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Oilers defenceman Evan Bouchard helps power Edmonton’s playoff push

Kris Knoblauch thought he spied a weakness.

The head coach of the Ontario Hockey League’s Erie Otters was looking for an edge against the rival London Knights during the 2015-16 season.

He noticed a rookie defenceman chewing up a lot of minutes on the junior circuit — and thought his team could pounce.

That player was current Edmonton Oilers blueliner Evan Bouchard. It didn’t take Knoblauch, who along with Bouchard has helped guide the NHL club to this year’s Western Conference final, long to realize at the time he’d made a big miscalculation.

“I was thinking, ‘All right, here’s this 16-year-old that’s getting a lot ice time — probably more than I think he deserves,’” Knoblauch recalled this week. “‘Tall, lanky, a little sleepy, maybe out of position a bit … let’s take advantage of it.’ But I was totally wrong.

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“He was growing into his body, but he was an outstanding player, even at that age. What I saw from him as a 16-year-old playing in the Ontario Hockey League … I’m kind of seeing here.”

That “here” is in the third round of the Stanley Cup playoffs as a key Edmonton contributor.

Bouchard put up an outrageous 20 points through the post-season’s first two rounds — the most by a defenceman at that stage of the annual spring tournament in NHL history.

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Oilers in Dallas for Game 1. What do they need to focus on?

The 24-year-old and his booming shot scored in overtime against the Vancouver Canucks in Game 2 of the second round, bagged the winner in the dying seconds of Game 4, and chipped in two assists in the Oilers’ Game 7 triumph to finish that matchup with 11 points.

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Bouchard also registered four assists in Game 1 of the opening round against the Los Angeles Kings and had the only goal in a 1-0 victory in Game 3 before setting up three teammates in Game 5 to clinch that series.

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There was never any doubting the Oakville, Ont., product’s talent going forward. But the biggest development over the last 13 months — he had 18 goals and 82 points in 81 regular-season games in 2023-24 — has been an ability to better pick his spots offensively instead of leaving the fire hose on at all times.

“A big part of the step and growth that I’ve taken this year is the risk/reward factor, especially at this point in the season,” said the soft-spoken Bouchard. “The smallest mistakes usually end up in the back of your net or (become) momentum swings.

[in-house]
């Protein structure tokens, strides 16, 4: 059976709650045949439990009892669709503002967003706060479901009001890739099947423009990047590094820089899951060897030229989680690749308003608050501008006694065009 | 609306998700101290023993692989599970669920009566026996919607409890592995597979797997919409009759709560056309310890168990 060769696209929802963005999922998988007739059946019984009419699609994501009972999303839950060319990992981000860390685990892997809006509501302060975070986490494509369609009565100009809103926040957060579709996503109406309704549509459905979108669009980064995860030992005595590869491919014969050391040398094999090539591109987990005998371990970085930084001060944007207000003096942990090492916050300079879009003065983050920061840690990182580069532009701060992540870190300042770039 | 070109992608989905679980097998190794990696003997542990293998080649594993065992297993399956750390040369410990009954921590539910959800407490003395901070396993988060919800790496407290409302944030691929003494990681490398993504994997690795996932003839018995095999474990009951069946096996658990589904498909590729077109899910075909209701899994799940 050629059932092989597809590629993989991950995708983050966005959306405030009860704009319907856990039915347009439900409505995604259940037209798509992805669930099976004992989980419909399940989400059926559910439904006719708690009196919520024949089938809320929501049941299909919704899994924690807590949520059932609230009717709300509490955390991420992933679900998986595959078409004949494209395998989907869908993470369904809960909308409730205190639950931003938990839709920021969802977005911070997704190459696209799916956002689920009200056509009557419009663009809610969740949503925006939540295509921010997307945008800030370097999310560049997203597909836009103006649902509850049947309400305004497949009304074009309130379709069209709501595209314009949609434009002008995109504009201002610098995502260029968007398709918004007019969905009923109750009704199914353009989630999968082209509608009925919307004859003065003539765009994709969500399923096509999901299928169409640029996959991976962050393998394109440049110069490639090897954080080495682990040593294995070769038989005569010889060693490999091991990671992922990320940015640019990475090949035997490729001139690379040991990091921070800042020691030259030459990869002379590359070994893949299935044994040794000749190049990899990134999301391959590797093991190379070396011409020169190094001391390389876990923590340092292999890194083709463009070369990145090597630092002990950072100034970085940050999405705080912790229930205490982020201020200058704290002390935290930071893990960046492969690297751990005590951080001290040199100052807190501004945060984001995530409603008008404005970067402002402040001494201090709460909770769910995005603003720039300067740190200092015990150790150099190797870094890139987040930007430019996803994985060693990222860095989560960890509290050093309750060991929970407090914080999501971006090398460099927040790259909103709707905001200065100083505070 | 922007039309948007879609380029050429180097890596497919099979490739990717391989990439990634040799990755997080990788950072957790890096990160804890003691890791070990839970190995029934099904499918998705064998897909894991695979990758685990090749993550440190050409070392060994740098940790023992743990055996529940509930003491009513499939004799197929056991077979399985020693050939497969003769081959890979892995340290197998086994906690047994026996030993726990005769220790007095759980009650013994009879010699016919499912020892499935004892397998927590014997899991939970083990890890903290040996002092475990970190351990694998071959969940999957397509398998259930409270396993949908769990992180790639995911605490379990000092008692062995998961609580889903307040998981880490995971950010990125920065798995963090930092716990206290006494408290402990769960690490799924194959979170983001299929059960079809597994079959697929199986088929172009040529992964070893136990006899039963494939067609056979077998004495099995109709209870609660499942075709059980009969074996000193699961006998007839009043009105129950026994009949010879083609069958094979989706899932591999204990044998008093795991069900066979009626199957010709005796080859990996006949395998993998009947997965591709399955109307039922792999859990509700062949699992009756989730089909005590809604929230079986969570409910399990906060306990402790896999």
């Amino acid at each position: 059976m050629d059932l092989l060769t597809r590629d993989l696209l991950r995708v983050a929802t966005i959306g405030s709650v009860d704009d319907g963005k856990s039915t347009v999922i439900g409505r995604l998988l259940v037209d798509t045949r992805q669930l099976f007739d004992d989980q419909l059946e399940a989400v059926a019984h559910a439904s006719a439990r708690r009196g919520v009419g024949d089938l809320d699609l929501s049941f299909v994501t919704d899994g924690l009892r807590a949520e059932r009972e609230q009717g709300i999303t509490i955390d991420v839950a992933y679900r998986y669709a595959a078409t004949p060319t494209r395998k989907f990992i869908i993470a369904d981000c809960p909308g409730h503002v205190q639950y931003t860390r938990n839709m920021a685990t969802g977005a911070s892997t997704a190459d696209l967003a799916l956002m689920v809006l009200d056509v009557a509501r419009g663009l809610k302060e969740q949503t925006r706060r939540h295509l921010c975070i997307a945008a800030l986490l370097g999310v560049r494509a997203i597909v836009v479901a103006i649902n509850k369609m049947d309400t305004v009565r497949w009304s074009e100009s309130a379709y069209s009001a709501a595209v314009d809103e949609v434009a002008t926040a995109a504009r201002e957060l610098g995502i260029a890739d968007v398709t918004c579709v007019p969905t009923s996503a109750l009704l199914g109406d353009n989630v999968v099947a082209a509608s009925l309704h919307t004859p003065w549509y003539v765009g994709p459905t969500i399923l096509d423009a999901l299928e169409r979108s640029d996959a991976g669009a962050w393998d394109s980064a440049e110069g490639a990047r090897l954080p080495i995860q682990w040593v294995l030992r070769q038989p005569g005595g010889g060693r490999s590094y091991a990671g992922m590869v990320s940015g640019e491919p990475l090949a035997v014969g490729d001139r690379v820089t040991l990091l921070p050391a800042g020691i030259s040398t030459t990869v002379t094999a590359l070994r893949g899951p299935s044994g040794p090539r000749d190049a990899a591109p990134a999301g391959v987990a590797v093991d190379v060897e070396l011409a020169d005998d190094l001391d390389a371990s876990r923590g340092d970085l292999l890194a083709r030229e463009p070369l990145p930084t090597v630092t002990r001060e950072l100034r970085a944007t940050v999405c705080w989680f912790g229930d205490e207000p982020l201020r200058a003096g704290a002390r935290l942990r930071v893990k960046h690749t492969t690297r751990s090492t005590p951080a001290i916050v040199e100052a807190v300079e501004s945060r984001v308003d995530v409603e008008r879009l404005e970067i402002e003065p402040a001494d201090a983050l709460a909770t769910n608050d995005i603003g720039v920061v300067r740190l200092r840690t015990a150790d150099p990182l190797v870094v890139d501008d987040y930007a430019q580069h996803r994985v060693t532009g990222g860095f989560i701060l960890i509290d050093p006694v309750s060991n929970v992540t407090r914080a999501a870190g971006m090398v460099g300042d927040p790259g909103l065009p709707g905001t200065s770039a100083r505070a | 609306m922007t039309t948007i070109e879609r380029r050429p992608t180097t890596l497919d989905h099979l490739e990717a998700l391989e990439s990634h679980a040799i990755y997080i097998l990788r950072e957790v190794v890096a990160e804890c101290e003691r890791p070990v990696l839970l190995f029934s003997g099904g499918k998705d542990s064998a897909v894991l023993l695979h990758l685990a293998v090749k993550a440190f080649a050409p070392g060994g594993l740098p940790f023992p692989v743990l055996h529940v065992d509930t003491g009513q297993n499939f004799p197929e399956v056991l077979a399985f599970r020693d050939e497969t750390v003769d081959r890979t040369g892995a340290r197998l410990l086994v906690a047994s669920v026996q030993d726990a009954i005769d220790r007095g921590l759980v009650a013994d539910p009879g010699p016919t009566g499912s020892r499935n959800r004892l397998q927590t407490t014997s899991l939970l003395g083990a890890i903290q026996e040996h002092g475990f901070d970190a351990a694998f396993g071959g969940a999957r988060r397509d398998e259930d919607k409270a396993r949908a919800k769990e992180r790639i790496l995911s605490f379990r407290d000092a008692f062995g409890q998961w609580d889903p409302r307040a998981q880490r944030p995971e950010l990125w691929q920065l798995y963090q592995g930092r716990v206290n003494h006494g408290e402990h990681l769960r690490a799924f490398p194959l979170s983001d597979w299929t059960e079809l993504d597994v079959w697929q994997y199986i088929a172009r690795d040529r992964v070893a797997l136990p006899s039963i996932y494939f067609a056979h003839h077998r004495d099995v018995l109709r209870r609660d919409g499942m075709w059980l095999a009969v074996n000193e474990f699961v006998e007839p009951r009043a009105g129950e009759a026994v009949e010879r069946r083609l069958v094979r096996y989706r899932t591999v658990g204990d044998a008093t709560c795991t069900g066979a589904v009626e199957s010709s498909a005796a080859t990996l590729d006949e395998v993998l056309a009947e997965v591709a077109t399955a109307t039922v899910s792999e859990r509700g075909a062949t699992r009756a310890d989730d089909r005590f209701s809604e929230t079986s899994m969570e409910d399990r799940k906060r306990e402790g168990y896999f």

“Important for myself to really weigh that.”

Economical both on the ice and with the number of words he uses in the media, Bouchard said Hall of Fame defenceman and Oilers assistant Paul Coffey, who joined Knoblauch’s staff when he replaced Jay Woodcroft as head coach with Edmonton in an early 2-9-1 tailspin, has had a huge impact.

“How would you not be wide-eyed and listen to every word he says?” Knoblauch said of the four-time Stanley Cup champion. “Really allowed him to take that next step.”

Oilers captain Connor McDavid has been impressed by Bouchard’s breakthrough.

“Getting better and better,” said the superstar centre, who has Edmonton in the conference final for the second time in three years. “He thinks the game at such a high level.”

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Things started to really click for the six-foot-three, 192-pound Bouchard, who had 17 points across 12 games in the 2023 playoffs, last February after the Oilers acquired Mattias Ekholm from the Nashville Predators.

The veteran defenceman could tell right away his new blue-line partner had something special.

“He’s just been scratching the surface,” Ekholm said. “You could see from the first day I got here he has the offence. But at times, and early on this year, too, we hurt our team a little bit on the defensive end. We had to fine-tune that. We’re valuing situations and judging when to go and when not.”

Bouchard’s offensive instincts are there at the top of the stats sheet for everyone to see, but just like those early OHL days, there’s a lot more to his story.

“He’s always in the right position, he rarely makes a mistake,” Knoblauch said. “I don’t think he gets enough credit for how well he defends.”

An underestimation similar to when the coach first experienced — and admittedly misread — Bouchard’s ability.

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